Create an Arts-and-Crafts Multi-Dimensional Living Room

Candice takes a room from cluttered and unused to multifunctional and sleek.

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Hide CaptionShow CaptionBy using natural finishes and fabrics, rich wood cabinetry and paneling, plus casual furnishings and accessories, this space now lives up to its 1920s heritage and will suit all creatures.
I kicked off the redesign by attending to the walls and ceilings. I covered the room in a fresh, neutral-colored paint, put up some new panel molding and then covered the dingy plaster ceiling with exquisite embossed wallpaper to bring the room back to its 1920s roots.

I then got to work on the accent colors and materials that would give the room a warm and inviting feel. I chose a color palette of peaceful, earthy tones like olive green and gold, and complemented them with nature-inspired botanical prints and rich, textured fabrics. These colors and textiles combined to create a lush feel on the windows, furnishings and accent pieces.

Next, I organized the various areas of the room: a library zone, a general living area with a fireplace, and a whalebone showcase space.

I chose the room's one awkward wall and turned it into a beautiful library that incorporates Jennifer and Linda's antique bookcases and features a unique ladder system to access all of their books.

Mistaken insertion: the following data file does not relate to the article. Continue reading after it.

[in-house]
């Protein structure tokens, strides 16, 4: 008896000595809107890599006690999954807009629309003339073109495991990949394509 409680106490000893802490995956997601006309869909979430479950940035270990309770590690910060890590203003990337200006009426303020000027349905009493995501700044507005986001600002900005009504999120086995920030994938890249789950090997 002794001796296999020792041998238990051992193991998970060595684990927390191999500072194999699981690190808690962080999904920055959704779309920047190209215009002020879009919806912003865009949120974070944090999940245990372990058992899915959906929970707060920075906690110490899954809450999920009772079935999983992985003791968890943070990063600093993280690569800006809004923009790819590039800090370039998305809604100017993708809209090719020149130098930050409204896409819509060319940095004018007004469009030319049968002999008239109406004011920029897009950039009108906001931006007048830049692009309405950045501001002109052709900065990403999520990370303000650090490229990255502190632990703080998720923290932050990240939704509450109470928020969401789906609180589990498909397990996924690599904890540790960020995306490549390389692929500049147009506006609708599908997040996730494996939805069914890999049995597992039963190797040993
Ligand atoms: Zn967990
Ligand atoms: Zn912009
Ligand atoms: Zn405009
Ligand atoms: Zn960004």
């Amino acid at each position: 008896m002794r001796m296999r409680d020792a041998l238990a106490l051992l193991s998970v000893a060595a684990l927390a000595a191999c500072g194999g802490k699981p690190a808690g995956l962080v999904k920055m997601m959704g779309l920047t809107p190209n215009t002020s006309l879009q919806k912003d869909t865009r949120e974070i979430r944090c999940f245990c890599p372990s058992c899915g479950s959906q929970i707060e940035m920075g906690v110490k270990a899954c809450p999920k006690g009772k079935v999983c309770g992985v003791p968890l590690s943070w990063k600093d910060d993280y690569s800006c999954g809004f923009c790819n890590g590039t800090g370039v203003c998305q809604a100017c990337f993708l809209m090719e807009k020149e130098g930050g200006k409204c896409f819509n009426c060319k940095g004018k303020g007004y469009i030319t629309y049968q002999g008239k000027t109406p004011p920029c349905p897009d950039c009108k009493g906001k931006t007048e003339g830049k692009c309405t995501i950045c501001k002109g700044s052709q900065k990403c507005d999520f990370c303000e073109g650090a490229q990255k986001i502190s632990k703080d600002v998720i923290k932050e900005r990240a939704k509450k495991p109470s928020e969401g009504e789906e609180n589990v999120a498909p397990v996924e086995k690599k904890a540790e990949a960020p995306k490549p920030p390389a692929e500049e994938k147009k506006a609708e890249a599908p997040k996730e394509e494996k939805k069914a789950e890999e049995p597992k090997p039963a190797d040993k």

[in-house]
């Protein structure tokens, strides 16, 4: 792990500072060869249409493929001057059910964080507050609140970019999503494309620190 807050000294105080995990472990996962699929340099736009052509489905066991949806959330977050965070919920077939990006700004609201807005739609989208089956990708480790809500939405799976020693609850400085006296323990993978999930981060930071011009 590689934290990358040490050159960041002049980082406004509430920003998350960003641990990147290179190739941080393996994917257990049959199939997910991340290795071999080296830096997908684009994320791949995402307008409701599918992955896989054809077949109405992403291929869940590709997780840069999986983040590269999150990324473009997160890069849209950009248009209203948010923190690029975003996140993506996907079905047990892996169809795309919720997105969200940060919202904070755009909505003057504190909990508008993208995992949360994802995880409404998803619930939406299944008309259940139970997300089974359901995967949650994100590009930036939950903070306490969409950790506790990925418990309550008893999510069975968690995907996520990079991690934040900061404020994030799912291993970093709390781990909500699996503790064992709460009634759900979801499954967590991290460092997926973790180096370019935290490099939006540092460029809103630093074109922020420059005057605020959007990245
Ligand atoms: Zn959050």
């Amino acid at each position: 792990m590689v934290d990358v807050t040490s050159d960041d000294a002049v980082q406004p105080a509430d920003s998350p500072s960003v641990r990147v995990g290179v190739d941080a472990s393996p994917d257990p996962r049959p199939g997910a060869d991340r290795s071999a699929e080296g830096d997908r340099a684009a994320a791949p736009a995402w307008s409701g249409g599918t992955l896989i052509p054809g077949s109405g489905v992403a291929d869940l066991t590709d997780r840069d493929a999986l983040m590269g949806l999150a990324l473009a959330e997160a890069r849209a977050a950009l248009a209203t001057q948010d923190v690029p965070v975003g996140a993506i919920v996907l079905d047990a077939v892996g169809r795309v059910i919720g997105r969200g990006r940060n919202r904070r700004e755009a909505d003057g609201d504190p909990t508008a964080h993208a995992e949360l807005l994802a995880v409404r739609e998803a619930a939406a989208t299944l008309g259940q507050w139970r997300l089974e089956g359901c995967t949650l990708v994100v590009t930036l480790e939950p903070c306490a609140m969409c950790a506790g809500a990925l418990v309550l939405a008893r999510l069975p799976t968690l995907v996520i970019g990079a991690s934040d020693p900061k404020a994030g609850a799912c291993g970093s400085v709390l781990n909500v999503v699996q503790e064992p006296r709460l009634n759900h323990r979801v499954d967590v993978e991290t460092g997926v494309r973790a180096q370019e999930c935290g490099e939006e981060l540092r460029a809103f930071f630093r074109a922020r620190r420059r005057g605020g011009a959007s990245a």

For the general lounging and pet-snuggling area, I decided to stray from the traditional look of the rest of the room and give it some modern, customized comfort. I installed a gray sectional sofa, two kid-friendly distressed leather club chairs and a smattering of other multitasking pieces.

Then it was time to work on this area's focal point: the fireplace. The existing fireplace was nice, but it needed more panache. I gave it a beautiful new mantel and a sumptuous surround on top of it, both in a rich, dark wood to match the rest of the room.

The window and radiator shelf became a showcase area, with the creation of a double-decker case to display the whalebone in all of its gigantic glory.

To lighten and brighten up this space, I put in a ceiling full of adjustable, recessed lighting and then added a period-inspired ceiling fan with a light fixture for a bit of interest.

After a few final flourishes, this room was ready for the whole gang. By using natural finishes and fabrics, rich wood cabinetry and paneling, plus casual furnishings and accessories, I created a space that lives up to its 1920s heritage and will suit all creatures — large or small, living or extinct. Even the little dragon named Einstein thinks it looks smart — and divine.

(Interior decorator Candice Olson is host of Home & Garden Television's Divine Design.)

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